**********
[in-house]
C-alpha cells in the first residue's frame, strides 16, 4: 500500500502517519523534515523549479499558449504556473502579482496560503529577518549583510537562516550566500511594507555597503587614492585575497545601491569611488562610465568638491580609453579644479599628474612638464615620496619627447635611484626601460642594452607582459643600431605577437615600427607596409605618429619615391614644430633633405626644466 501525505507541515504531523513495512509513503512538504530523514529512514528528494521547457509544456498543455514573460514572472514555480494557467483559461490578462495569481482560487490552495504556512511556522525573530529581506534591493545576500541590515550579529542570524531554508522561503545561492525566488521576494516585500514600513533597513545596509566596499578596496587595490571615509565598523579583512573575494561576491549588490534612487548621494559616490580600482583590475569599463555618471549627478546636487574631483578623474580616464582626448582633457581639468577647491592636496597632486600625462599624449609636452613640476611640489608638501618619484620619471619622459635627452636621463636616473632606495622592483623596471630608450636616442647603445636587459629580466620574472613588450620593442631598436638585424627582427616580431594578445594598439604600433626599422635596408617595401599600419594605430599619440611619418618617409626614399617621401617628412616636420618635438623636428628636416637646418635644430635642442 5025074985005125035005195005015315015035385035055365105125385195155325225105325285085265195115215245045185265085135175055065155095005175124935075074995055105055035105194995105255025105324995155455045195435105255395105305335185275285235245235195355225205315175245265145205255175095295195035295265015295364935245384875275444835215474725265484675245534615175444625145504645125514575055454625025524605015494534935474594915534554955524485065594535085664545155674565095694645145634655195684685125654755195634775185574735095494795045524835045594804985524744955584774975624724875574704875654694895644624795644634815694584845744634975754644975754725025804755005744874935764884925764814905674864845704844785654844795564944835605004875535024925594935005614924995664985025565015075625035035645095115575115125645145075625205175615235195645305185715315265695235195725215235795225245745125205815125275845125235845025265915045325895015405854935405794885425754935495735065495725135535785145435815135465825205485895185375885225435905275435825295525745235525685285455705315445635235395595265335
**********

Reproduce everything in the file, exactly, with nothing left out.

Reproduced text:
[in-house]
C-alpha cells in the first residue's frame, strides 16, 4: 500500500502517519523534515523549479499558449504556473502579482496560503529577518549583510537562516550566500511594507555597503587614492585575497545601491569611488562610465568638491580609453579644479599628474612638464615620496619627447635611484626601460642594452607582459643600431605577437615600427607596409605618429619615391614644430633633405626644466 501525505507541515504531523513495512509513503512538504530523514529512514528528494521547457509544456498543455514573460514572472514555480494557467483559461490578462495569481482560487490552495504556512511556522525573530529581506534591493545576500541590515550579529542570524531554508522561503545561492525566488521576494516585500514600513533597513545596509566596499578596496587595490571615509565598523579583512573575494561576491549588490534612487548621494559616490580600482583590475569599463555618471549627478546636487574631483578623474580616464582626448582633457581639468577647491592636496597632486600625462599624449609636452613640476611640489608638501618619484620619471619622459635627452636621463636616473632606495622592483623596471630608450636616442647603445636587459629580466620574472613588450620593442631598436638585424627582427616580431594578445594598439604600433626599422635596408617595401599600419594605430599619440611619418618617409626614399617621401617628412616636420618635438623636428628636416637646418635644430635642442 5025074985005125035005195005015315015035385035055365105125385195155325225105325285085265195115215245045185265085135175055065155095005175124935075074995055105055035105194995105255025105324995155455045195435105255395105305335185275285235245235195355225205315175245265145205255175095295195035295265015295364935245384875275444835215474725265484675245534615175444625145504645125514575055454625025524605015494534935474594915534554955524485065594535085664545155674565095694645145634655195684685125654755195634775185574735095494795045524835045594804985524744955584774975624724875574704875654694895644624795644634815694584845744634975754644975754725025804755005744874935764884925764814905674864845704844785654844795564944835605004875535024925594935005614924995664985025565015075625035035645095115575115125645145075625205175615235195645305185715315265695235195725215235795225245745125205815125275845125235845025265915045325895015405854935405794885425754935495735065495725135535785145435815135465825205485895185375885225435905275435825295525745235525685285455705315445635235395595265335